His fingers were all blue. We were calling for an ambulance to take him to hospital but my father insisted on going in his own car to National Hospital in Mahim (in suburban Mumbai). He was immediately taken to the ICU and they wanted to fit him with a pacemaker but did not have one. So he was shifted to Bombay Hospital on the advice of his doctor, Dr Modi.
On the way, he had three more attacks. At the hospital, he was taken straight to the operation theatre and a pacemaker was installed.
Afterwards, my mother told him, "If you rest and get well, we can go home." My father told her, "Agar tum bolti ho toh my aaram karta hoon." (If you say so then I will rest). He slept but within five minutes, he was dead.
There were a huge number of people at his funeral. Everybody came to see him for the last time.
It was raining heavily, people lost their slippers and valuables in the crowd but yet they waited for the procession, they threw flowers from the buildings... My mother was completely broken. She couldn't believe he was gone.
If my father was at home, he would go to bed at 9 pm and get up at 4:30 am and start his riyaz. Then he would go to the Bandra Gymkhana and play badminton with Naushadsaab, Yusufsaab (Dilip Kumar), and Anand Bakshi.
Sometimes he would come home late at night totally stressed out because of too many recordings that day.
My dad was a very calm person. He never scolded us; all the scolding and beating was done by my mother. But he was a disciplined person. My mother was strict but she kept the family together.
He never went for parties; he loved spending time with his family. The only events he attended were weddings and award functions.
My elder sister, who lives in London, got married two days before he recorded the song Babul Ki Duaein Leti Jaa. On the day of her bidai, my father did not cry. But when he recorded the song, he cried a lot.
When among kids my father would be like a kid. He loved playing carom and badminton and to fly kites.
Eid would be a grand affair at our house. My mother would make shirkhurma (vermicelli pudding) in a huge vessel and send it to actors, producers, directors and music directors. During Bakri Eid, we would send ghosht (meat) to everybody's house. We would cut about eight to 10 goats. After he expired, all this stopped.
I am writing a book on my father titled Mohammed Rafi: Voice of Nation. It is co-authored by Sujata Dev.
I was the authentic source where his personal life is concerned. But when we wrote about his career and music composers and his colleagues, we met those people ourselves.
We did 60 interviews. I did a few personally, like with Shammi Kapoor, a month before he died, Rishi Kapoor, Randhir Kapoor.
Shammi Kapoor was very fond of my father. They knew each other so well that whenever dad sang for him he knew exactly how Shammiji would act in that song and prepared accordingly.
My dad sang for Rishi Kapoor a lot. Rishiji told me that he was lucky to get Rafisaab's voice. He also told me that Manmohan Desai always said that "Agar koi khuda ki awaz hai toh woh hai Mohammed Rafi." (If anyone has the voice of god, it is Mohammed Rafi)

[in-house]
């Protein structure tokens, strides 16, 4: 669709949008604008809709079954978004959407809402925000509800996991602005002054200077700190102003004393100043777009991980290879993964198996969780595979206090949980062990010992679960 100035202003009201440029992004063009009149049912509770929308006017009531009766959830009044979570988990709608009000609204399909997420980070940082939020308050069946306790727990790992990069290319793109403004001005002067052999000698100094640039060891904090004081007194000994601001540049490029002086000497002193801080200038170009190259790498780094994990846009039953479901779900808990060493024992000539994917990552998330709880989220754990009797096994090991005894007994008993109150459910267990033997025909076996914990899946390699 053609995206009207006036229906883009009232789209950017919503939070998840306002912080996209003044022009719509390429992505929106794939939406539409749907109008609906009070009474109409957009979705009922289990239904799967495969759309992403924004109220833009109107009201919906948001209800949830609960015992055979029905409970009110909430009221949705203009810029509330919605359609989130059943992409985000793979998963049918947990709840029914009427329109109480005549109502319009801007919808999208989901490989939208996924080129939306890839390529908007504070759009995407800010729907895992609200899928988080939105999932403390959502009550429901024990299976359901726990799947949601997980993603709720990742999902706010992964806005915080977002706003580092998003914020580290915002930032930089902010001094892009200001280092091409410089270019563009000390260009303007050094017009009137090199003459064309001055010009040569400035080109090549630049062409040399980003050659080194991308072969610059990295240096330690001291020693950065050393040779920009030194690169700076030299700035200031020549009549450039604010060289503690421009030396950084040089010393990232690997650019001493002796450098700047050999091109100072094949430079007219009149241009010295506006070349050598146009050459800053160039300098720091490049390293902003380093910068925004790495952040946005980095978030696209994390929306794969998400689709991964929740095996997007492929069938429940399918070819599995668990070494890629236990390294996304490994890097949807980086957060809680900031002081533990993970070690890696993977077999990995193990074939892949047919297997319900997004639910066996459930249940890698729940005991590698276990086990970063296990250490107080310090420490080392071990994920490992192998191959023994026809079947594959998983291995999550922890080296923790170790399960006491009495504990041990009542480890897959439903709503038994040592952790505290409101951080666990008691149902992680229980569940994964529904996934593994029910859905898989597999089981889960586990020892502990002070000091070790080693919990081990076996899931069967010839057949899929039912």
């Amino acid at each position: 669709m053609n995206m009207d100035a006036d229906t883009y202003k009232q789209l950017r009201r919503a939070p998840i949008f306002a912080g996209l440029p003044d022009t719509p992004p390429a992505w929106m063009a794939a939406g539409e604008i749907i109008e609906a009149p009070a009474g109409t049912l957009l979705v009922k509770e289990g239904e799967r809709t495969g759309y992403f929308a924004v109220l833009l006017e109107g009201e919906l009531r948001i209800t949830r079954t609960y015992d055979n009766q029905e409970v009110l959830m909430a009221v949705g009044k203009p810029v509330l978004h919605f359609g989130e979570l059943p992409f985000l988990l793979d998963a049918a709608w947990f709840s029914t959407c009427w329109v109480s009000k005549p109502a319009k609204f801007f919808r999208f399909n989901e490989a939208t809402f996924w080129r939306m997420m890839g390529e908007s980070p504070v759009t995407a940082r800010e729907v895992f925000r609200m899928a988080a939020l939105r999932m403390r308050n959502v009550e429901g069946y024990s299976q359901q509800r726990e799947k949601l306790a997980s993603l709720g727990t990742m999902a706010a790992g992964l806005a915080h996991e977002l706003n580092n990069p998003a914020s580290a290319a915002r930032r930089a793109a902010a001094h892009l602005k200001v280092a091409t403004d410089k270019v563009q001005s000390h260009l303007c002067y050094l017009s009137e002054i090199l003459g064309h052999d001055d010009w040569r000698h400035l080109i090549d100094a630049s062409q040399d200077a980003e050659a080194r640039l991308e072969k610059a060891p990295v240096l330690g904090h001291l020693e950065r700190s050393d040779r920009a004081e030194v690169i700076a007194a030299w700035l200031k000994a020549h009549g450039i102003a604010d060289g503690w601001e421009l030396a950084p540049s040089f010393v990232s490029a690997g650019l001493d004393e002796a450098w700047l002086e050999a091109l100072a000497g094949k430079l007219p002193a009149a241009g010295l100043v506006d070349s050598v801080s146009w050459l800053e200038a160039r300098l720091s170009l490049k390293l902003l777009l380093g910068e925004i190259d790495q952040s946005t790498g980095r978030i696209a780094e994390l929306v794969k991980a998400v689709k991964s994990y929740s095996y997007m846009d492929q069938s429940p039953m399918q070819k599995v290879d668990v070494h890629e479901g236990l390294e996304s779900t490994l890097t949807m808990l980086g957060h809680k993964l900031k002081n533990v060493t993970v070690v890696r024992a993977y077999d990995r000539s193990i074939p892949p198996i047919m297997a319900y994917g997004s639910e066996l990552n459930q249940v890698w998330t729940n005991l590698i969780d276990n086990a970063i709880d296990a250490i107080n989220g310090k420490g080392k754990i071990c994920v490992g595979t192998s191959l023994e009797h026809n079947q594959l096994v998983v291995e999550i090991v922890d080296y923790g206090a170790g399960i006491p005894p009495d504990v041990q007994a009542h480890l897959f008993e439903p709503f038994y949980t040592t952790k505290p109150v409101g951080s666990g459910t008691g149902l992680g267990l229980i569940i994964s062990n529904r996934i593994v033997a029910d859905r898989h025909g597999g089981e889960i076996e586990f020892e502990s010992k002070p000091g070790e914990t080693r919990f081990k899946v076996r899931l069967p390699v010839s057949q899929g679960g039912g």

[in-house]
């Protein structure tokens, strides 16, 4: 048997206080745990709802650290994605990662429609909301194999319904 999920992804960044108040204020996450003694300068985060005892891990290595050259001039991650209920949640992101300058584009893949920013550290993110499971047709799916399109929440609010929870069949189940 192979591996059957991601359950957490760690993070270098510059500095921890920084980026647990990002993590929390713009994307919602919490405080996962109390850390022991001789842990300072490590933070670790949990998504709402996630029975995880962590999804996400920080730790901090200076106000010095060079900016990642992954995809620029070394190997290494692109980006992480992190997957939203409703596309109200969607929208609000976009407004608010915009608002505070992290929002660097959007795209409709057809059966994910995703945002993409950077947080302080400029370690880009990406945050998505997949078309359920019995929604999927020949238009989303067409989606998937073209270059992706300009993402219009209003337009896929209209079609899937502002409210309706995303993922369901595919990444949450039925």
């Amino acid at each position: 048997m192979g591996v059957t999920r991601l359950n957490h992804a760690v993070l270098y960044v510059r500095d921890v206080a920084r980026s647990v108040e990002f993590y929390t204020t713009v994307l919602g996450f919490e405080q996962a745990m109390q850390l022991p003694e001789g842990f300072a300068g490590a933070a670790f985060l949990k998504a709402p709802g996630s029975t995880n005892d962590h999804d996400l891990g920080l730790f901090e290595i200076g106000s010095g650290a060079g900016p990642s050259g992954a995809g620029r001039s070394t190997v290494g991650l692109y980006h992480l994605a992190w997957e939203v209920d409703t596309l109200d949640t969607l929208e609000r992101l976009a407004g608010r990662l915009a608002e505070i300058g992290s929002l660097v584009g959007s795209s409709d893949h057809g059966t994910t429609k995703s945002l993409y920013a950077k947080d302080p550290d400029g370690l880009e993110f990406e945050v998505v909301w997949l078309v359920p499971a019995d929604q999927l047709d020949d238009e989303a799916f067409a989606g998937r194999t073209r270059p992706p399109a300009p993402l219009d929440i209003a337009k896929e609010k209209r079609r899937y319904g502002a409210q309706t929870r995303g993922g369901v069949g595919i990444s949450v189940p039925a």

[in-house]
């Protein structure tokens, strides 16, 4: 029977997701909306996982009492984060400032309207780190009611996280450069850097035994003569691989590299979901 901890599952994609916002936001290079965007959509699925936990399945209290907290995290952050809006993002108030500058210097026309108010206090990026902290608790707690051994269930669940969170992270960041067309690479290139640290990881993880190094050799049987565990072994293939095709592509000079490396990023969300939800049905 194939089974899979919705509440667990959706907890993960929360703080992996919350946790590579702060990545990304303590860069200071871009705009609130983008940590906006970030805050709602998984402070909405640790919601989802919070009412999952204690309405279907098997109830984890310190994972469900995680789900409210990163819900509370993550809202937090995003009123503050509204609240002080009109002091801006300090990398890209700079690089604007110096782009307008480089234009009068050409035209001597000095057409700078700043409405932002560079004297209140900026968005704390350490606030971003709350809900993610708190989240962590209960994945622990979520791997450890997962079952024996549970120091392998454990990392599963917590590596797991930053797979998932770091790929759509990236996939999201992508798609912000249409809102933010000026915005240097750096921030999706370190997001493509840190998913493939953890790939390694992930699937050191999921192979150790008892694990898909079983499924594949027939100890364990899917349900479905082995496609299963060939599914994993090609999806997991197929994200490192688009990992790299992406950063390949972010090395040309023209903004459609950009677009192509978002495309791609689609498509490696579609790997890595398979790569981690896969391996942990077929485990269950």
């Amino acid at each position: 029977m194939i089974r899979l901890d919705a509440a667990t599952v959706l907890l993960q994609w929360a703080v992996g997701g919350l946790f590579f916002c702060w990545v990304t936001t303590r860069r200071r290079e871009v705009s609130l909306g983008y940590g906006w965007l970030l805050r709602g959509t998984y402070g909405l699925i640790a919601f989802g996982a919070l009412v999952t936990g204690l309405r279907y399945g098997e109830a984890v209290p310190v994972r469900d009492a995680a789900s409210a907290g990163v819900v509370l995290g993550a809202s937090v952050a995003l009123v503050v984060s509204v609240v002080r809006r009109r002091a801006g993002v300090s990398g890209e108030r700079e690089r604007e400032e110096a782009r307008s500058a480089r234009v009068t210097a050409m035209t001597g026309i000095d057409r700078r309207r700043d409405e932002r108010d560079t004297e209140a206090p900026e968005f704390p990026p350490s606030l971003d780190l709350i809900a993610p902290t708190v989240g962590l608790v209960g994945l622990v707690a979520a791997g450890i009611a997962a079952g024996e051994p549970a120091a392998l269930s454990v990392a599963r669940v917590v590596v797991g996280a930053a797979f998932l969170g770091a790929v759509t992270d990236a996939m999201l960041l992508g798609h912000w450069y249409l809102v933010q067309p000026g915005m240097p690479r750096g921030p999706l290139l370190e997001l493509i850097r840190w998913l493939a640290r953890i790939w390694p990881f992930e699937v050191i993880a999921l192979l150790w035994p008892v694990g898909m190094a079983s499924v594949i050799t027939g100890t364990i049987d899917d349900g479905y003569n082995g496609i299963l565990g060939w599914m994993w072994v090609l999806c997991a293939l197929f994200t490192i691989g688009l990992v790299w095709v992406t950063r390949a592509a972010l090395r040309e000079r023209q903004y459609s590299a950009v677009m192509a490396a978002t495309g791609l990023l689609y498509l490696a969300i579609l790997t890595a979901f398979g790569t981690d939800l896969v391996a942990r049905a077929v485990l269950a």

There was just one controversy that my father was involved in. That was with Lata Mangeshkar, when she said she wanted royalty on the songs that they sang and my father said once the singer was paid, there was no need for royalty.
They had a tiff and they did not sing with each other for quite some time. In fact, because of their differences, Suman Kalyanpuri's career got a boost as she started singing with my dad. Kalyanji and Anandji ended this fight.
When I spoke to Anandji for the book, he told me that Kalyanji went to Rafisaab and Lataji and spoke to him and brought them together.
Once Rafisaab sang a song for Jeetendra, who sent him the money at home. But the money was more than agreed on, so my dad called him and told him he had paid extra money. "I have increased the price," Jeetendra answered. The film had flopped but yet he paid more, but my father returned the extra money.
Many rehearsals were held in our house but my father never allowed us to be part of it. In fact, he never forced us to become singers.
We never went to any music recordings with him. He believed that if we are to become singers we must be as good as him, or better. But we couldn't touch his singing scale so none of us joined this industry.
After dad passed away, I did learn music for a while.
In my whole life, I must have gone for only three recordings thrice, never with him, but on some pretext. But I have gone with him for his many stage performances
I remember just one recording. I had just come down from London and at that time I would go to Phalaj Nihalani's office to learn distribution. One day he had some work at the film centre in Tardeo. My dad was recording at the same place and Phalaj Nilani and I went and met him.
It was R D Burman's recording. He was the composer and the film was Zamane Ko Dikhana Hai. My father was recording the song Poocho Na Yaar Kya Hua.
I am opening a music academy in my father's name and I am also working on a museum.
My father got immense love from the industry, and had lots of work when he passed away.
There cannot be another Rafi. No one has replaced him yet and no one can replace him ever.